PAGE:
Redheads have a higher pain threshold, according to a recent study.
Researchers at Massachusetts General Hospital say their latest research proves that cells from a person’s hair colour – known as melanocytes – can help determine a person’s pain threshold.
To carry out the investigation, scientists tested the theory on red-coloured mice. As animals’ skin cells happen to be very similar to humans, this makes for an easy comparison.
People who have ginger hair carry a genetic mutation which means their melanocytes feature a faulty receptor. This explains why they can’t make the dark pigment that allows a person to go tanned.
However, this has revealed an unexpected knock-on effect, as the research shows it’s also led to an enhanced effect on a person’s pain-stopping receptors.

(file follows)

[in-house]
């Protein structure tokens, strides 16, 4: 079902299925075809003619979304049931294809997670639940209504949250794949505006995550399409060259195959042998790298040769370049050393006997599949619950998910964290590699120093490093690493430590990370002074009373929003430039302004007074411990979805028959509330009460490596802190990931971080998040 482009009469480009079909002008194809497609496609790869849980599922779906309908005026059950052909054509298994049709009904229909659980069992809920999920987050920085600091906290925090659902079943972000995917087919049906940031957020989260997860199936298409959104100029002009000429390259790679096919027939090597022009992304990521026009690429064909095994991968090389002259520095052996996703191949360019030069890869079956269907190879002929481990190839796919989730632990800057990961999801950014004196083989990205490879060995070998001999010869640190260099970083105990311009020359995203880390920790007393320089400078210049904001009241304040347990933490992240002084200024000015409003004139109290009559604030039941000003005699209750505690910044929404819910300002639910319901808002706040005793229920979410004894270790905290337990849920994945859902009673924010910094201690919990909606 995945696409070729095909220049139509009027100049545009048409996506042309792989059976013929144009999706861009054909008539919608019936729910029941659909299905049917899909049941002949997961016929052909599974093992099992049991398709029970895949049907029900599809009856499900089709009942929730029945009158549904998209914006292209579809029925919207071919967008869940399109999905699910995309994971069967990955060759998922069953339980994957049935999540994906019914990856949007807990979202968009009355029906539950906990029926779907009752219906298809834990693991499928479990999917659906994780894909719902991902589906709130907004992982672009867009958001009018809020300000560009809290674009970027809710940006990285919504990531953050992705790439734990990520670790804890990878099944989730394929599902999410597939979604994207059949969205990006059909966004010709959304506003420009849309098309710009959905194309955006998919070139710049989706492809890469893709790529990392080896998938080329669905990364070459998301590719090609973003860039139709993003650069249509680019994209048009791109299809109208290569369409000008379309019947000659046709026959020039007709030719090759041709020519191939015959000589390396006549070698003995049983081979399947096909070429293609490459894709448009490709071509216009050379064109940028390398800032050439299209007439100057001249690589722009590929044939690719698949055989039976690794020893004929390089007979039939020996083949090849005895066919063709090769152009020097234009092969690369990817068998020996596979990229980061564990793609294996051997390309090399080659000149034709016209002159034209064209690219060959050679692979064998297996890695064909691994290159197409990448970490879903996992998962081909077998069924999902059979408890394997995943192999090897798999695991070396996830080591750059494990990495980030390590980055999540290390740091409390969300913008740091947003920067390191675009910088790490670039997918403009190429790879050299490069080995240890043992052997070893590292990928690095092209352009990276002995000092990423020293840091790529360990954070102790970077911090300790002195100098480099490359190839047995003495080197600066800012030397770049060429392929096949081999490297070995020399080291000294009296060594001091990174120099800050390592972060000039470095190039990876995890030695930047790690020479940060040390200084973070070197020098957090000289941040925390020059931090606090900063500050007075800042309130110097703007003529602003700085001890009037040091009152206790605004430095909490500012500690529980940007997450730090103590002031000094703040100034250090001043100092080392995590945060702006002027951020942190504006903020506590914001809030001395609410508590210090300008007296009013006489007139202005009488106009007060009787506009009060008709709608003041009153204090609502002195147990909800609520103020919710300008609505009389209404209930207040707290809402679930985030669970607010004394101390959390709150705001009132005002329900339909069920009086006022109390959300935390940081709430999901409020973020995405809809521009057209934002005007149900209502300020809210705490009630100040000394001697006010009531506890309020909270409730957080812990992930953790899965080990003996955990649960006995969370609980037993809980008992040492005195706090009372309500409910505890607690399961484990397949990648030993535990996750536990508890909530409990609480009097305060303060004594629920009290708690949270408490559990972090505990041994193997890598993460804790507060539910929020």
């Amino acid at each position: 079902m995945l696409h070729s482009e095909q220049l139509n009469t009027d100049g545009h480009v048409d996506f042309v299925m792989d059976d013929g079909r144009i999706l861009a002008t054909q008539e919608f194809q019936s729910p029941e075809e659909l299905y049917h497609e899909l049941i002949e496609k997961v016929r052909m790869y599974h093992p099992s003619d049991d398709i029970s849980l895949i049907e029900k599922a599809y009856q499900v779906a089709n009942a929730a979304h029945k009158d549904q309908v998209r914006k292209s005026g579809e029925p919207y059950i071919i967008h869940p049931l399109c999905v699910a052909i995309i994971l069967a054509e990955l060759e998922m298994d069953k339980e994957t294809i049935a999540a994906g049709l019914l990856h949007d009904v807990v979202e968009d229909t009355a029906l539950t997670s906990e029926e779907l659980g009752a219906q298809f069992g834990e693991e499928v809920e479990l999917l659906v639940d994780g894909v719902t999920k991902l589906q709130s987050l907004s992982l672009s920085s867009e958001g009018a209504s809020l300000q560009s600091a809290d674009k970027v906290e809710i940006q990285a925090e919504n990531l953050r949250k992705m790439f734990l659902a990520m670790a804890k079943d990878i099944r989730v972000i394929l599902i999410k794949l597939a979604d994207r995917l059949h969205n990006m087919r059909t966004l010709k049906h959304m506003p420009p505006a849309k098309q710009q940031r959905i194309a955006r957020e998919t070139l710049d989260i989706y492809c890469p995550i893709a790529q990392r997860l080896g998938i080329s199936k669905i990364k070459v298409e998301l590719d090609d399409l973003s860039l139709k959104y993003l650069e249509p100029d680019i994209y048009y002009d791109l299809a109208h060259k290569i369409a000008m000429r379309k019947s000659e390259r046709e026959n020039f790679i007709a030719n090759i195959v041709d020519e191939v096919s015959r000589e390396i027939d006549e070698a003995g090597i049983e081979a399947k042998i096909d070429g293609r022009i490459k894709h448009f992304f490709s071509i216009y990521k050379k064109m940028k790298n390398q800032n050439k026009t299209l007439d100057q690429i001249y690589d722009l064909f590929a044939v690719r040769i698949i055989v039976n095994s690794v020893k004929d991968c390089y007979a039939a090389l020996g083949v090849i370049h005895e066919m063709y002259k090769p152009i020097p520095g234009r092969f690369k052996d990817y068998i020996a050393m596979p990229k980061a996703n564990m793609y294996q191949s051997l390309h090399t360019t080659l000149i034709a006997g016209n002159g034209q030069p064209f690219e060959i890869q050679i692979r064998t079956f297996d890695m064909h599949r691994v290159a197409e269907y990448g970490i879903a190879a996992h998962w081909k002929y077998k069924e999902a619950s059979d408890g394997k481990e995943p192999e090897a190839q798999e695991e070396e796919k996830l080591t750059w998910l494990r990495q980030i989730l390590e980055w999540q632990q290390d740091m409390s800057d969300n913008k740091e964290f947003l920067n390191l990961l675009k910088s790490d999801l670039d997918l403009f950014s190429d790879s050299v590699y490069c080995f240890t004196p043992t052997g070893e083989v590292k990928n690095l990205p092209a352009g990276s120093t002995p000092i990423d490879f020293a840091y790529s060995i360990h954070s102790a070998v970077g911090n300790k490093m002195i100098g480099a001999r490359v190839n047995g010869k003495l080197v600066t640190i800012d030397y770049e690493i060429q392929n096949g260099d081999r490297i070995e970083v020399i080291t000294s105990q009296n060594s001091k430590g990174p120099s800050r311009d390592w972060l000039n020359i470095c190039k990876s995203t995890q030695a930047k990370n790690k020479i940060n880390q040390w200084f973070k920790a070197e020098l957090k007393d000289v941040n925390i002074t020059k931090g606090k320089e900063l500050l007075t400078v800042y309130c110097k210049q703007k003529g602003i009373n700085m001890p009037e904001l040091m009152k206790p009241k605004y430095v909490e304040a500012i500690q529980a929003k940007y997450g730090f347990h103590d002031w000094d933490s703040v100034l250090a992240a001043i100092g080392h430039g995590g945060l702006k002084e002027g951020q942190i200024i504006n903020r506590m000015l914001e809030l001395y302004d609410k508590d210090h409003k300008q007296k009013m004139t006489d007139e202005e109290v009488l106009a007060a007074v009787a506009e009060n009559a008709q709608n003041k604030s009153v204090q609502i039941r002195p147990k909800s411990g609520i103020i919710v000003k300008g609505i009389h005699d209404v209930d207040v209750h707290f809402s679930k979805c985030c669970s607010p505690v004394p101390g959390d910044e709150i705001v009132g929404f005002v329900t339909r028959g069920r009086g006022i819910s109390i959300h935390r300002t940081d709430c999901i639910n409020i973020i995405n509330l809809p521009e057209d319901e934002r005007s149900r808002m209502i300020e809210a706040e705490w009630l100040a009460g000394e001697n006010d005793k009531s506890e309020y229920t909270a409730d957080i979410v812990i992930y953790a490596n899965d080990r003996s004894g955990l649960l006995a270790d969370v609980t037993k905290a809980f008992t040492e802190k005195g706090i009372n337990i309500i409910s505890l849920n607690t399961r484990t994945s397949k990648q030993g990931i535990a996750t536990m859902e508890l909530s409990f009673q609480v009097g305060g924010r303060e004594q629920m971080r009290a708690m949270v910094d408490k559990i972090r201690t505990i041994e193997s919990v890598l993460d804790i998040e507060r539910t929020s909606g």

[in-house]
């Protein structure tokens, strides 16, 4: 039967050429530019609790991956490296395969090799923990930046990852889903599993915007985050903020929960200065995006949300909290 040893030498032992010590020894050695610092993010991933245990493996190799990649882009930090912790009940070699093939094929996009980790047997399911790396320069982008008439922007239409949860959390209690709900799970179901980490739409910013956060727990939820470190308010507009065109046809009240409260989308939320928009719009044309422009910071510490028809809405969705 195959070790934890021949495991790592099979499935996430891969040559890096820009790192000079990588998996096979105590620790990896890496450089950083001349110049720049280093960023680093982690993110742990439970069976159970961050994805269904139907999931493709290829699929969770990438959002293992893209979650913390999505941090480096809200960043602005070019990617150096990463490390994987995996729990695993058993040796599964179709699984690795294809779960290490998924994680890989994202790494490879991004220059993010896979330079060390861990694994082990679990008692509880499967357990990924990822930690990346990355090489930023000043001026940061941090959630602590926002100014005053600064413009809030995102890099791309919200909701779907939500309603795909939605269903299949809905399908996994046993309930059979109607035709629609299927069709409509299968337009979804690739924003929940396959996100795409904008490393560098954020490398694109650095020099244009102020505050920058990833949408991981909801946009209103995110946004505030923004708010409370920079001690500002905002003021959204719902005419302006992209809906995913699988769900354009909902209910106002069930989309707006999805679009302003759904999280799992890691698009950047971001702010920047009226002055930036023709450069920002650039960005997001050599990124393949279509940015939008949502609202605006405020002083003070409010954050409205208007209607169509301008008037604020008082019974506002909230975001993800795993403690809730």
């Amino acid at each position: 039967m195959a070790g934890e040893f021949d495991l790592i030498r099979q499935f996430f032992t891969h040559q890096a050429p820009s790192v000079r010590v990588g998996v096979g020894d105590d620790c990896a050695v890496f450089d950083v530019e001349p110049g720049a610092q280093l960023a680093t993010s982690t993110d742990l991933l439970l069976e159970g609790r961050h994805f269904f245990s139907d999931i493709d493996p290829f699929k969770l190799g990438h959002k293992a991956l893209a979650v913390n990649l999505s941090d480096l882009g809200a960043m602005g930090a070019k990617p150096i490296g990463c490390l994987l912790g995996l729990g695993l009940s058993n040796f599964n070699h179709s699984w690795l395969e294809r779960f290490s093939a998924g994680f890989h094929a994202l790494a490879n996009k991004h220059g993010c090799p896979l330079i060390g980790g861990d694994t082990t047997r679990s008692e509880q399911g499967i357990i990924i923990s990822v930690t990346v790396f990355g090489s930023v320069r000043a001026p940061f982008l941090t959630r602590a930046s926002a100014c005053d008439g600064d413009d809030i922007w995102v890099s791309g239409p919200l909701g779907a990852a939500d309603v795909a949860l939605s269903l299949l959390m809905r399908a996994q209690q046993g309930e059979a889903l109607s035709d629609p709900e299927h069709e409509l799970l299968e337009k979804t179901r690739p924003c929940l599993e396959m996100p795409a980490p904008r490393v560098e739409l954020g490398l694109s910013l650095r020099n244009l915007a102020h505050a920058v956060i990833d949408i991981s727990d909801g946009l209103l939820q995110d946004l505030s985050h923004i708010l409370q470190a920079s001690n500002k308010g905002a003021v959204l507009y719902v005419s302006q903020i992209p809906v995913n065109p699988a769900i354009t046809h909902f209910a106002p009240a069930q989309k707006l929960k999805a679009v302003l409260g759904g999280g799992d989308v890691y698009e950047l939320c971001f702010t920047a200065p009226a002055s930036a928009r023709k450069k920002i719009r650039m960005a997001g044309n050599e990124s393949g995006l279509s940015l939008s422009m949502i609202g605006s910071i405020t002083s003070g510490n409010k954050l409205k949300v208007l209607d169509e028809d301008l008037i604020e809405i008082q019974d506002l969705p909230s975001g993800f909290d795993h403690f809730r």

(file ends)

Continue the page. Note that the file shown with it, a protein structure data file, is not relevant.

The particular receptor in question is called melanocortin 1. It’s the one that produces the colouration when people spend time out in the sun. But for redheads, this doesn’t work and that’s why they often burn rather than tan.
Simultaneously, this receptor is altering a chemical called POMC. This is responsible for the various hormones produced that create the balance between pain inhibition and pain enhancement.
So for lucky redheads, less of the POMC is being produced.
Dr David Fischer, who published the findings in Science Advances, said: “These findings describe the mechanistic basis behind earlier evidence suggesting varied pain thresholds in different pigmentation backgrounds.
“Understanding this mechanism provides validation of this earlier evidence and a valuable recognition for medical personnel when caring for patients whose pain sensitivities may vary.”
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